LaserWriter Users' Notes

Source: Chuck Walker, "LaserWriter Users' Notes," SMUG Newsletter, 2:3 (August 1985), p. 3.
Location: M1007, Apple Computer Inc. Papers, Series 12, Box 44, Folder 10.

While Apple's LaserWriter brings the Macintosh a quantum leap forward in the realm of quality visual communication (this newsletter was produced in its entirety on a Mac 512 with a LaserWriter) there are some serious omissions, quirks and drawbacks one must come to grips with. The Mac's ability to generate expressive typography and graphics on the screen and translate these directly to the lmageWriter is its major advantage over any other personal computer. Part of this ability is the idea of fonts as interchangeable resources. With a modicum of taste and an eye for esthetic sensibilities, amazing results can be achieved by anyone, regardless of their level of computer literacy (forget all of those Mac flyers with headlines of 24 point, bold, italic, outline, shadow Chicago; bordered in 24 point New York robots). Reducing the choice of fonts to two-- and the two most over used fonts in the world-- has sapped much of the unique character of Mac generated communication. At present, the LaserWriter will not even do a halfway decent job of printing Macintosh fonts: they are printed at a poorly scaled and badly spaced 60% of the size they appear on the screen. Apple has, however, shown an incredible amount of foresight in choosing to use fonts designed and encoded to ROM by Merganthaller, the premiere font designer in both the digital and analog typesetting world. This allows for the possibility of adding thousands of professional quality fonts to the LaserWriter at some future point in time. However, this has not even reached the rumor stage, much less been elevated to airware status.

The first surprise is the LaserWriter will not run on a 128K Mac. (I could have sworn I saw a thin Mac hooked into the net in those Mac Office ads Apple runs.) This means there is no way to use even a small ram disk with the printer.

The next exercise is making enough room in the System folder for all of the new files necessary to run the printer. The Printer Install program offers the option of installing either the LaserWriter (24K), the ImageWriter (25K) or both printer drivers. One also has three options for how many sizes of laser fonts (Times, Helvetica, Courier and Symbol, all available in point sizes from 9 to 24 point) to install in the System file. It also installs a Laser Prep file (26K) and the Choose Printer desk accessory (8K). With all of this additional software, a System folder can easily exceed 30OK; which leaves no room for an average size application along with its temporary files. Also, the Choose Printer desk accessory installed is version 1. 1. By running the System Update program on the Laser Install disk I was able to get the Printer Installer to install version 1.5.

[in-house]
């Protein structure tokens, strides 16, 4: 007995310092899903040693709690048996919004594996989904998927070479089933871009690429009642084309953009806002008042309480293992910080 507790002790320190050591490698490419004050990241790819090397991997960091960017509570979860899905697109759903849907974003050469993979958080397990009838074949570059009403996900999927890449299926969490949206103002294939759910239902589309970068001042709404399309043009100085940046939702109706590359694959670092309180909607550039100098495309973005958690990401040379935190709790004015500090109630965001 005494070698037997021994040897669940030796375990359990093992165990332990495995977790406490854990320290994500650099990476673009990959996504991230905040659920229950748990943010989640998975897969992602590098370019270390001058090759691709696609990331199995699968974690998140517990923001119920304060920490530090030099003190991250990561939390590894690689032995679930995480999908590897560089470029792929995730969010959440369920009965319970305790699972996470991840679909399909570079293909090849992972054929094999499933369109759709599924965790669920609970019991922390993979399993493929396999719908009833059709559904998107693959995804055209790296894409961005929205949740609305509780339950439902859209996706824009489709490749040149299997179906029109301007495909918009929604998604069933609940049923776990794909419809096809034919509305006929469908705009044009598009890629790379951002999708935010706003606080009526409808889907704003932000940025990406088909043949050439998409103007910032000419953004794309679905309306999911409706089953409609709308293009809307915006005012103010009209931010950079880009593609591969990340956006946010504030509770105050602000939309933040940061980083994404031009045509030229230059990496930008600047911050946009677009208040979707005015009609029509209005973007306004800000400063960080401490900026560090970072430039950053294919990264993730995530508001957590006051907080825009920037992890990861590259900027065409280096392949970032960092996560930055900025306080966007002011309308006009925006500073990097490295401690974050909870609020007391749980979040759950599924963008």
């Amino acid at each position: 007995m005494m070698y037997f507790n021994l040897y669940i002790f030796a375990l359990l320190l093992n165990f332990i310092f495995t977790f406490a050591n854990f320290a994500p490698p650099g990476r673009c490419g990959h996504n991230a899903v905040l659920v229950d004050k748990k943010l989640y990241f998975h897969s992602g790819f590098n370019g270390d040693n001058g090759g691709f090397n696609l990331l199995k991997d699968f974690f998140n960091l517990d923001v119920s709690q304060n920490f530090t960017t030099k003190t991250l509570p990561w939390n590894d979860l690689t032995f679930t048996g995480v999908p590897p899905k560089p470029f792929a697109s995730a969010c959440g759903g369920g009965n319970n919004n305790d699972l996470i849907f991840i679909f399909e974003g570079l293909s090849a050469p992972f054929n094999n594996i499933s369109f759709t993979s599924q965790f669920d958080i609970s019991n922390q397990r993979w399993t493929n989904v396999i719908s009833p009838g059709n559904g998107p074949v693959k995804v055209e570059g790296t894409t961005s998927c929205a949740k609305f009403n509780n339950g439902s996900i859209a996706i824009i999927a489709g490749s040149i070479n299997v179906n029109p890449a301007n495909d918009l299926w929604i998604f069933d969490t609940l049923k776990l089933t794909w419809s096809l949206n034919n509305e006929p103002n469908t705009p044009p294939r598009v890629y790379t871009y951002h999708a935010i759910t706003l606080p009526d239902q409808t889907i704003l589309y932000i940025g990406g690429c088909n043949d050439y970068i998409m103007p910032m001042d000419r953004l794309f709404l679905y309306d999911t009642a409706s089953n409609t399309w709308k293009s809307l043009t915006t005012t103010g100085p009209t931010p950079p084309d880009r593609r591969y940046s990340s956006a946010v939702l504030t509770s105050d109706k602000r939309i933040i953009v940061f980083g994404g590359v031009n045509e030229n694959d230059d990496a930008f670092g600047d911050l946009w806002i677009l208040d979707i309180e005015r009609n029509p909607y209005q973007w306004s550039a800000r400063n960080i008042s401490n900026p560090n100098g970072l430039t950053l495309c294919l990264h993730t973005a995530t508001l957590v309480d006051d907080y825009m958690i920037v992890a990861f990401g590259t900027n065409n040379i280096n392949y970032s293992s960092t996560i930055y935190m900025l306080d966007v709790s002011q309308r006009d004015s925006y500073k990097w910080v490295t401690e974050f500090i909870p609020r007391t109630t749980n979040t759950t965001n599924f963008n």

The LaserWriter will reduce or enlarge a document from 25% to 400%. This range is not mentioned anywhere in the documentation -which adds some zoom-in abilities to programs such as MacDraw. If one chooses to fill a 16 page document (4x4) with an illustration and print it at 25%, one gets a one page document with the ability to view it at 4 times enlargement for detail work. Also, all text (laser fonts only) is reduced proportionally. This does present some potential difficulty as the largest size type one may have at25% is 12 point. Conversely, it is possible to get clean 192 point display type by printing 48 point type at 400%. The Drawing Size dialog boxes in MacDraw and Mac Project automatically adjust to the selected percentage of enlargement or reduction. The application which would benefit the most from the ability to print at a reduced size is MacPaint. However, since the percentage of reduction is chosen in the Page Setup dialog box, and since MacPaint has none, there is no way to use this ability. When one tries to use the Page Setup command in the Finder, and print directly from the Finder, MacPaint will default to 100%.

There are numerous other delightful features, such as MacDraws ability to print perfect screen tints; and hideous drawbacks, such as MacProject's inability to print anything other than outline style text in a resource chart. I would be interested in hearing from anyone who finds additional features and most interested in finding out how to circumvent some of the quirks. After all, it might just be me.

Document created on 5 June 2000;